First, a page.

• 2 sprigs fresh rosemary
  • 3 tablespoons olive oil
  • 24 cloves garlic
  • 1/3 cup white wine
  • 1/3 cup low-sodium chicken broth
  • 2 sprigs fresh rosemary, for garnish

1.      Preheat oven to 450 degrees F (230 degrees C).
2.      Rub hens with 1 tablespoon of the olive oil. Lightly season hens with salt and pepper. Place 1 lemon wedge and 1 sprig rosemary in cavity of each hen. Arrange in a large, heavy roasting pan, and arrange garlic cloves around hens. Roast in preheated oven for 25 minutes.
3.      Reduce oven temperature to 350 degrees F (175 degrees C). In a mixing bowl, whisk together wine, chicken broth, and remaining 2 tablespoons of oil; pour over hens. Continue roasting
about 25 minutes longer, or until hens are golden brown and juices run clear. Baste with pan juices every 10 minutes.
4.      Transfer hens to a platter, pouring any cavity juices into the roasting pan. Tent hens with aluminum foil to keep warm. Transfer pan juices and garlic cloves to a medium saucepan and boil until liquids reduce to a sauce consistency, about 6 minutes. Cut hens in half lengthwise and arrange on plates. Spoon sauce and garlic around hens. Garnish with rosemary sprigs, and serve.

Champagne Risotto

  • 2 tablespoons (1/4 stick) butter
  • 1/4 cup chopped green onions
  • 2/3 cup arborio rice or medium-grain white rice
  • 1 cup dry Champagne
  • 1 14 1/2-ounce can (or more) low-salt chicken broth
  • 1/4 cup freshly grated Parmesan cheese


Melt butter in heavy medium saucepan over medium heat. Add onions; sauté 1 minute. Add rice; sauté 2 minutes. Add Champagne; simmer until almost all liquid evaporates, stirring often, about 2 minutes. Add 1 can broth; simmer until rice is almost tender, stirring often, about 15 minutes. Stir in Parmesan. Season with salt and pepper.

Just remember…..I’m in charge of the pies! 

Thursday, November 4, 2010

Winter Squash Soup with Fried Sage Leaves

Lynne Rossetto Kasper’s NPR podcast “The Splendid Table” is by far one of my favorite guilty pleasures. The amount of knowledge that woman has about food never ceases to amaze me and I always learn something from every podcast. A few episodes ago, a caller asked Lynne what she could do with her overgrown sage plant. Lynne, as always, spouted out tons of mouth watering recipes that had me running home to try. One tip in particular that caught my ear was frying the dried sage leaves in olive oil and mixing them with blanched green beans with balsamic vinaigrette. I made this recipe for a few of my guests at my last pot luck and was complimented on my use of the intoxicating plant.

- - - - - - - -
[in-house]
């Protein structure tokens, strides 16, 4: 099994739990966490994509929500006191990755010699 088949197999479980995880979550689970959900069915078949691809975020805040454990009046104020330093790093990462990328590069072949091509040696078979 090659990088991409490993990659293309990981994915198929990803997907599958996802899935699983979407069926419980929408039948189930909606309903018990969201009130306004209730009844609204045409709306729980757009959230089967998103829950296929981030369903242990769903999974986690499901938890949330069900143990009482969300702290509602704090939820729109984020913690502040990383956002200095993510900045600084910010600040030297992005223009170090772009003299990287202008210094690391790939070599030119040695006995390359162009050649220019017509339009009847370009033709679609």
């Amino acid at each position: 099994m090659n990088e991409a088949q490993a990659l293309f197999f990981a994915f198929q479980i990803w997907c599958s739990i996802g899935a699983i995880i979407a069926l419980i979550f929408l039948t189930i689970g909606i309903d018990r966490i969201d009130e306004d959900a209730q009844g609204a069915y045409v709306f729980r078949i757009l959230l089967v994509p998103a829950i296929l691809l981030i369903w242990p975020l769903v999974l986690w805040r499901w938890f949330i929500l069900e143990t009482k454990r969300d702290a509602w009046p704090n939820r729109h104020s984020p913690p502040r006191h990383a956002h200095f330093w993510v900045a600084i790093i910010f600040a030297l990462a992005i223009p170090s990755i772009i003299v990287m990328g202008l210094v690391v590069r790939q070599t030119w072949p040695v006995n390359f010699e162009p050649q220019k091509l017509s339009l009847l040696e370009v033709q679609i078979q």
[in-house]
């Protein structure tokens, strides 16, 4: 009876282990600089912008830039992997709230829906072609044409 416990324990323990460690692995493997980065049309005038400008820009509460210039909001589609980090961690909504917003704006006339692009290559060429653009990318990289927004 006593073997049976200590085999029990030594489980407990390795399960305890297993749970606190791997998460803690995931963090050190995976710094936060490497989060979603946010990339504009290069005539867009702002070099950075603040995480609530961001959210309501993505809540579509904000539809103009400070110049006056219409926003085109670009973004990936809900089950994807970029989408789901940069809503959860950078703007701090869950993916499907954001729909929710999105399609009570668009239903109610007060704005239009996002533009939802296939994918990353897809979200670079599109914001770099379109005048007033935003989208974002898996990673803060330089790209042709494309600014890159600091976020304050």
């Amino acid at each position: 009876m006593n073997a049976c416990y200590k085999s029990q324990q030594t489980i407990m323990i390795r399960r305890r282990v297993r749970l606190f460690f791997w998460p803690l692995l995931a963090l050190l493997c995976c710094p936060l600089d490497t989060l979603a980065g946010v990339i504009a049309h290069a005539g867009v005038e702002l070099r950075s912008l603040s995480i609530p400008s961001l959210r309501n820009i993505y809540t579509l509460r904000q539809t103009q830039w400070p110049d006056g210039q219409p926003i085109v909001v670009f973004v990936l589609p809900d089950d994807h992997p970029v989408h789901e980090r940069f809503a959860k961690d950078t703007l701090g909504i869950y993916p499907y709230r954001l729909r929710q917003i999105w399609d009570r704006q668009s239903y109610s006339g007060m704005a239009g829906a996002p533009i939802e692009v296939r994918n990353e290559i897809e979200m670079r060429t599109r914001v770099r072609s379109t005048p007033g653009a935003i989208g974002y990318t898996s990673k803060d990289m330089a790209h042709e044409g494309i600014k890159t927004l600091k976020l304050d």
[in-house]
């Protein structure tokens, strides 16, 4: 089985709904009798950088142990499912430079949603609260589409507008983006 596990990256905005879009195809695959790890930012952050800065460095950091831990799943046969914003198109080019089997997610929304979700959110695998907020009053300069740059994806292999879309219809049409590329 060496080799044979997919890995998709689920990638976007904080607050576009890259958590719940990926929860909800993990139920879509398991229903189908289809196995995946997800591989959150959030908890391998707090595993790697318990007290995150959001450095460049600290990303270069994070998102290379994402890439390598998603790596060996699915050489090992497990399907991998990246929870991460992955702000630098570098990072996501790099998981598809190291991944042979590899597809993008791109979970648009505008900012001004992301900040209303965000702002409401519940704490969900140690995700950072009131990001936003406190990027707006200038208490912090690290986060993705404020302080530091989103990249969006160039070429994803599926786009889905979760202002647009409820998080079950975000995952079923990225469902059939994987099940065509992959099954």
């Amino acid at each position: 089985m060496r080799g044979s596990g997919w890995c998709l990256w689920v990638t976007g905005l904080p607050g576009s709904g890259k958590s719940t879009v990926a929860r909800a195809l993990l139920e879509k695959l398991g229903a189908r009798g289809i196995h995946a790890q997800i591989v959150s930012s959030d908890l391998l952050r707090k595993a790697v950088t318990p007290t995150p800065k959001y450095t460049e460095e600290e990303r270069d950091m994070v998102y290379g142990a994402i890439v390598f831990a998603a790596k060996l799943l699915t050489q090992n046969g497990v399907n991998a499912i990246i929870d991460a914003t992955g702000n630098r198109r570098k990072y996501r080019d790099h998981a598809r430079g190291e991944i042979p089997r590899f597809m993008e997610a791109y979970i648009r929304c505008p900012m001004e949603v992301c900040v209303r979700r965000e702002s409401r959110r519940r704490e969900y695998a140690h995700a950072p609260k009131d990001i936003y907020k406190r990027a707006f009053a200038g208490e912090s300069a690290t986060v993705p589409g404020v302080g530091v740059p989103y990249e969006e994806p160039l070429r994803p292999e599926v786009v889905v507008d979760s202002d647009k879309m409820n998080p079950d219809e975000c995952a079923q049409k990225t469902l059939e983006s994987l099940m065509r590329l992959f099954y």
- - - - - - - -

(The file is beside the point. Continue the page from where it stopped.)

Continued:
Having found a new passion for fried sage leaves, I was naturally excited to have stumbled upon a winter squash soup recipe that featured them. This recipe is painfully simple and extremely delicious. I altered the recipe a bit by adding pancetta to the hot oil after I took the sage leaves out then starting the stock from that same oil. I also find that blending thick soups like this makes for a smooth consistency and allows for the flavors to blend just a little more. This recipe is perfect for those bitter fall nights when you need something extra to warm those chilly bones. 

Winter Squash Soup with Fried Sage Leaves

  • 2 ½ to 3 pounds winter squash
  • ¼ cup olive oil, plus extra for the squash
  • 6 garlic cloves, unpeeled
  • 12 whole sage leaves, plus 2 tablespoons chopped
  • 2 onions, finely chopped
  • Chopped leaves from 4 thyme sprigs or ¼ teaspoon tried
  • ¼ cup chopped parsley
  • Salt
  • Freshly milled pepper
  • 2 quarts water or stock (I only used 3 cups instead of 4)


Preheat the oven to 375° F. Halve the squash and scoop out the seeds. Brush the surfaces with oil, stuff the cavities with the garlic, and place them cut sides down on a baking sheet. Bake until tender when pressed with a finger, about 30 minutes.

Meanwhile, in a small skillet, heat the 1/4 cup oil until nearly smoking, then drop in the whole sage leaves and fry until speckled and dark, about 1 minute. Set the leaves aside on a paper towel and transfer the oil to a wide soup pot. Add the onions, chopped sage, thyme, and parsley and cook over medium heat until the onions have begun to brown around the edges, 12 to 15 minutes. Scoop the squash flesh into the pot along with any juices that have accumulated in the pan. Peel the garlic and add it to the pot along with 1 1/2 teaspoons salt and the water and bring to a boil. Lower the heat and simmer, partially covered, for 25 minutes. If the soup becomes too thick, simply add more water to thin it out. Taste for salt.

Depending on the type of squash you've used, the soup will be smooth or rough. Puree or pass it through a food mill if you want a more refined soup. Ladle it into bowls and garnish each bowl with the fried sage leaves, add pepper, and serve.

You can find this recipe at Epicurious.com